Monday

Apr. 30, 2001

Casey Jones

by Lawrence Siebert

MONDAY, 30 April 2001
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Poem: "Casey Jones," an anonymous lyric.

Casey Jones

Come all you rounders if you want to hear
The story of a brave engineer
Casey Jones was the rounder's name
On the "six-eight" wheeler, boys, he won his fame
The caller called Casey at half past four
He kissed his wife at the station door
He mounted to the cabin with the orders in his hand
And took his farewell trip to that promis'd land

He looked at his water & his water was low
He looked at his watch & his watch was slow
He turned to his fireman & this is what he said
"Boy, we're going to reach Frisco, but we'll all be dead"
He turned to the fireman, said "Shovel on your coal
Stick your head out the window, see the drivers roll
I'm gonna drive her til she leaves the rail
For I'm eight hours late by that Western Mail"

When he pulled up that Reno hill
He whistled for the crossing with an awful shrill
The switchman knew by the engine's moan
That the man at the throttle was Casey Jones
When he was within six miles of the place
There the No. 4 stared him straight in the face
He turned to his fireman, said "Jim you'd better jump
For there're two locomotives that are going to bump"

Casey said just before he died
"There're two more roads I would like to ride"
The fireman said "Which ones can they be?"
"O the Northern Pacific & the Santa Fe"
Mrs. Jones sat at her bed a-sighing
Just to hear the news that her Casey was dying
"Hush up children, & quit your cryin'
For you've got another poppa on the Salt Lake Line"

It's the birthday of Annie Dillard, born in Pittsburgh (1945). She won the Pulitzer Prize at the age of 29 for her first book, Pilgrim at Tinker Creek. Her latest book is For the Time Being (1999).

"One of the few things I know about writing is this: spend it all, shoot it, play it, lose it, all, right away, every time. Do not hoard what seems good for a later place in the book, or for another book; give it, give it all, give it now."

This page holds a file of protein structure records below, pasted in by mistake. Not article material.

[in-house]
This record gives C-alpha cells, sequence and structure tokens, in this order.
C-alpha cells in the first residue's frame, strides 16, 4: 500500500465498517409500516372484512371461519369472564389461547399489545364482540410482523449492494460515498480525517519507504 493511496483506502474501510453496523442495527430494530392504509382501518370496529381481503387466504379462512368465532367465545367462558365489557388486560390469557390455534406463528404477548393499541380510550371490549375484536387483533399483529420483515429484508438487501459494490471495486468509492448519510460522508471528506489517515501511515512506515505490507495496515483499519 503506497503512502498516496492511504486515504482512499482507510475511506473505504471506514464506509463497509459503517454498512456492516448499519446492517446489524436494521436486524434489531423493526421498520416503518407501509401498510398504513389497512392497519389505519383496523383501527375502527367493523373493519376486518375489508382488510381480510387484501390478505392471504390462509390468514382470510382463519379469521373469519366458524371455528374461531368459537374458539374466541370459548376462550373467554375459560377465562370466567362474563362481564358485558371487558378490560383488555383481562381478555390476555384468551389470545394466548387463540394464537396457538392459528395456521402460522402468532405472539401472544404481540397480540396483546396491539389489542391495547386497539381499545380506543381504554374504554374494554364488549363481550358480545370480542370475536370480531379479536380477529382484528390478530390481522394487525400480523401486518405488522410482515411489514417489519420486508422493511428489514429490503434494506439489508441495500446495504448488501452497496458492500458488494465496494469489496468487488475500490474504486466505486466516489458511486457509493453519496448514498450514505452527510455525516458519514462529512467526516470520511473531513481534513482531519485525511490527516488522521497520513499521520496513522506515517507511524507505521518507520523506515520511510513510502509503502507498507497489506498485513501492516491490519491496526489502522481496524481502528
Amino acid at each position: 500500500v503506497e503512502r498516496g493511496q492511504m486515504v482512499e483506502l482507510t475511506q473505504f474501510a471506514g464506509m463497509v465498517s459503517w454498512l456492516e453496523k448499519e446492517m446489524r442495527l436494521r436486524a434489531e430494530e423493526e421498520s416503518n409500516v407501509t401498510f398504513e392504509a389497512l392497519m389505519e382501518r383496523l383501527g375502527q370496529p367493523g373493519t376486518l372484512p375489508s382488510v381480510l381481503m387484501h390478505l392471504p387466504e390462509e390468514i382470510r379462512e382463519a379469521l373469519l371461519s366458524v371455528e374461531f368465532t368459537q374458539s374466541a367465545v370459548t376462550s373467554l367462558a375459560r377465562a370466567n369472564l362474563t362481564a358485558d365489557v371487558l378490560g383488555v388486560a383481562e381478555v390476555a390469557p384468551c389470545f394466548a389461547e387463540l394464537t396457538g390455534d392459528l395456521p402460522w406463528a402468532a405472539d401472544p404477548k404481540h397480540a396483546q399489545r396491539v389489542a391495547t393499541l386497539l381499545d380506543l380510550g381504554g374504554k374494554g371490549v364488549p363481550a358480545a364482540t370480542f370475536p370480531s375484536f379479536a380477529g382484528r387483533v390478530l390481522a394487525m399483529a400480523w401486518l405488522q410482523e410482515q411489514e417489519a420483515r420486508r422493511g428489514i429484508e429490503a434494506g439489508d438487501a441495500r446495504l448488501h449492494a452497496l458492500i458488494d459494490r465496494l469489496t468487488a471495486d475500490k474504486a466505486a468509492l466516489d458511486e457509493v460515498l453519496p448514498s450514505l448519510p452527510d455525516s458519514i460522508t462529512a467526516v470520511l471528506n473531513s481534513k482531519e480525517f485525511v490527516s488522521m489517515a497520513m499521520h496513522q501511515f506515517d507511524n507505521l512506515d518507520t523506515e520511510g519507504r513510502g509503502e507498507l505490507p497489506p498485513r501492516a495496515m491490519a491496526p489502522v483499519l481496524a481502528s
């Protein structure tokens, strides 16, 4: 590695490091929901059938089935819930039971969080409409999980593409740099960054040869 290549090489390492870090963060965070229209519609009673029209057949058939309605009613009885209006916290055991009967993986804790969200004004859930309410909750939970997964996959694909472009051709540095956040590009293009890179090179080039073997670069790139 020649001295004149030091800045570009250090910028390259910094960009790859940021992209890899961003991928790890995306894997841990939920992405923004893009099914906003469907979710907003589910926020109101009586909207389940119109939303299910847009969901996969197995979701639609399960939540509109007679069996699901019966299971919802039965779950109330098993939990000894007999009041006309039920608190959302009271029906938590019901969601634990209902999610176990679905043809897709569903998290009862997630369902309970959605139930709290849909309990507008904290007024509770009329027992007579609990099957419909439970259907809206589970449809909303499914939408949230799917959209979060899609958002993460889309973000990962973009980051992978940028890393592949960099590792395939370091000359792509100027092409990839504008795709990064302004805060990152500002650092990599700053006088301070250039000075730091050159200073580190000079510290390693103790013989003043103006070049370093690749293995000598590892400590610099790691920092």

It's the birthday of science fiction writer Larry Niven, born in Los Angeles (1938). He created his own sub-genre, called "hard science fiction," because of its basis in current research. His first big book was Ringworld (1970), based on the ideas of physicist Freeman Dyson.

On this day in 1900, engineer John Luther Jones, better known as Casey Jones, died in a train wreck near Vaughan, Mississippi. He was filling in for a sick friend, making up lost time so quickly that he said to his fireman, Sim Webb, "Oh, Sim! The old girl's got her high-heeled slippers on tonight!" A few minutes later, the fireman spotted the end of a freight train up ahead. Casey yelled, "Jump, Sim!" just before his train plowed into the freight. His body was found near his locomotive, the brake lever in one hand, the whistle cord in the other. A black engine wiper named Wallace Saunders wrote the first ballad about the wreck, and there were many other versions after that.

It's the birthday of poet and critic John Crowe Ransom, born in Pulaski, Tennessee (1888). He was teaching at Vanderbilt University in Nashville in the 1920s when he and fellow poets Allen Tate and Robert Penn Warren founded a poetry journal called The Fugitive, and held a symposium calling for the South to resist industrialization and reclaim its agricultural heritage. They became known as the Fugitive Poets. Ransom's poems are still read and admired today.

It's the birthday of writer Jaroslav Hasek, born in Prague (1883). He's best known for The Good Soldier Schweik. He died at the age of 40 in 1923, having completed only two-thirds of the book, but it became a great classic.

It's the birthday of Alice B. Toklas, the secretary, manager, and champion of Gertrude Stein, born in San Francisco (1877).

Be well, do good work, and keep in touch.®

 









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